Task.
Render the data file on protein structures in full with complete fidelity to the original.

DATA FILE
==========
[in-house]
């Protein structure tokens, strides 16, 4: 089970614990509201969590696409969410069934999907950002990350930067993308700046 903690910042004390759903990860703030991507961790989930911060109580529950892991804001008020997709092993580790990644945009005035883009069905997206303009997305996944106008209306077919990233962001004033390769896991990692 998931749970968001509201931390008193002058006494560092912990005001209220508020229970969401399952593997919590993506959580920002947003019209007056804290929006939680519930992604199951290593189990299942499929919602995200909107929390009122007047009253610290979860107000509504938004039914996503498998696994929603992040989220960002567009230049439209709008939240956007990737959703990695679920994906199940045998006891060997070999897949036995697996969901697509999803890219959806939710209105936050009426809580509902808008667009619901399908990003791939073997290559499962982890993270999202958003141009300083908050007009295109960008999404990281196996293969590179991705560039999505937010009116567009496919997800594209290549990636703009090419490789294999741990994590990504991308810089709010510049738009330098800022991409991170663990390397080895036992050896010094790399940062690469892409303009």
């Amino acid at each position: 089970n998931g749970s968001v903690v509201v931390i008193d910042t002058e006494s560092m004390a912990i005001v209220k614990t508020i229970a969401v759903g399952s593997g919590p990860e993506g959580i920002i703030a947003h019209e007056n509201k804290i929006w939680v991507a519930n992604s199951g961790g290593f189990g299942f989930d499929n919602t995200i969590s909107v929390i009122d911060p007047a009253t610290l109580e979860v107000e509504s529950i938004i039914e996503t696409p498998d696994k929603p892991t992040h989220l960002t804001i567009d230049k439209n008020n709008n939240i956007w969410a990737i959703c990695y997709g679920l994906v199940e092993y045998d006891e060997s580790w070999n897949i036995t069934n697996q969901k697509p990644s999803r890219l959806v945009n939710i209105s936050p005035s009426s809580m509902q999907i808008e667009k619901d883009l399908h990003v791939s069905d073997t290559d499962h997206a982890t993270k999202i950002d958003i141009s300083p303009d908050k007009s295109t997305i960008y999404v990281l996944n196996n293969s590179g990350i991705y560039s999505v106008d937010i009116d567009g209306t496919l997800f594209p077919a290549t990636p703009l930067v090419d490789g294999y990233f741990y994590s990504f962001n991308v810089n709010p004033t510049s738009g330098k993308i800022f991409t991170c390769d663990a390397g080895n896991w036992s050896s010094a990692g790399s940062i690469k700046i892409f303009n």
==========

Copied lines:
[in-house]
């Protein structure tokens, strides 16, 4: 089970614990509201969590696409969410069934999907950002990350930067993308700046 903690910042004390759903990860703030991507961790989930911060109580529950892991804001008020997709092993580790990644945009005035883009069905997206303009997305996944106008209306077919990233962001004033390769896991990692 998931749970968001509201931390008193002058006494560092912990005001209220508020229970969401399952593997919590993506959580920002947003019209007056804290929006939680519930992604199951290593189990299942499929919602995200909107929390009122007047009253610290979860107000509504938004039914996503498998696994929603992040989220960002567009230049439209709008939240956007990737959703990695679920994906199940045998006891060997070999897949036995697996969901697509999803890219959806939710209105936050009426809580509902808008667009619901399908990003791939073997290559499962982890993270999202958003141009300083908050007009295109960008999404990281196996293969590179991705560039999505937010009116567009496919997800594209290549990636703009090419490789294999741990994590990504991308810089709010510049738009330098800022991409991170663990390397080895036992050896010094790399940062690469892409303009």
């Amino acid at each position: 089970n998931g749970s968001v903690v509201v931390i008193d910042t002058e006494s560092m004390a912990i005001v209220k614990t508020i229970a969401v759903g399952s593997g919590p990860e993506g959580i920002i703030a947003h019209e007056n509201k804290i929006w939680v991507a519930n992604s199951g961790g290593f189990g299942f989930d499929n919602t995200i969590s909107v929390i009122d911060p007047a009253t610290l109580e979860v107000e509504s529950i938004i039914e996503t696409p498998d696994k929603p892991t992040h989220l960002t804001i567009d230049k439209n008020n709008n939240i956007w969410a990737i959703c990695y997709g679920l994906v199940e092993y045998d006891e060997s580790w070999n897949i036995t069934n697996q969901k697509p990644s999803r890219l959806v945009n939710i209105s936050p005035s009426s809580m509902q999907i808008e667009k619901d883009l399908h990003v791939s069905d073997t290559d499962h997206a982890t993270k999202i950002d958003i141009s300083p303009d908050k007009s295109t997305i960008y999404v990281l996944n196996n293969s590179g990350i991705y560039s999505v106008d937010i009116d567009g209306t496919l997800f594209p077919a290549t990636p703009l930067v090419d490789g294999y990233f741990y994590s990504f962001n991308v810089n709010p004033t510049s738009g330098k993308i800022f991409t991170c390769d663990a390397g080895n896991w036992s050896s010094a990692g790399s940062i690469k700046i892409f303009n």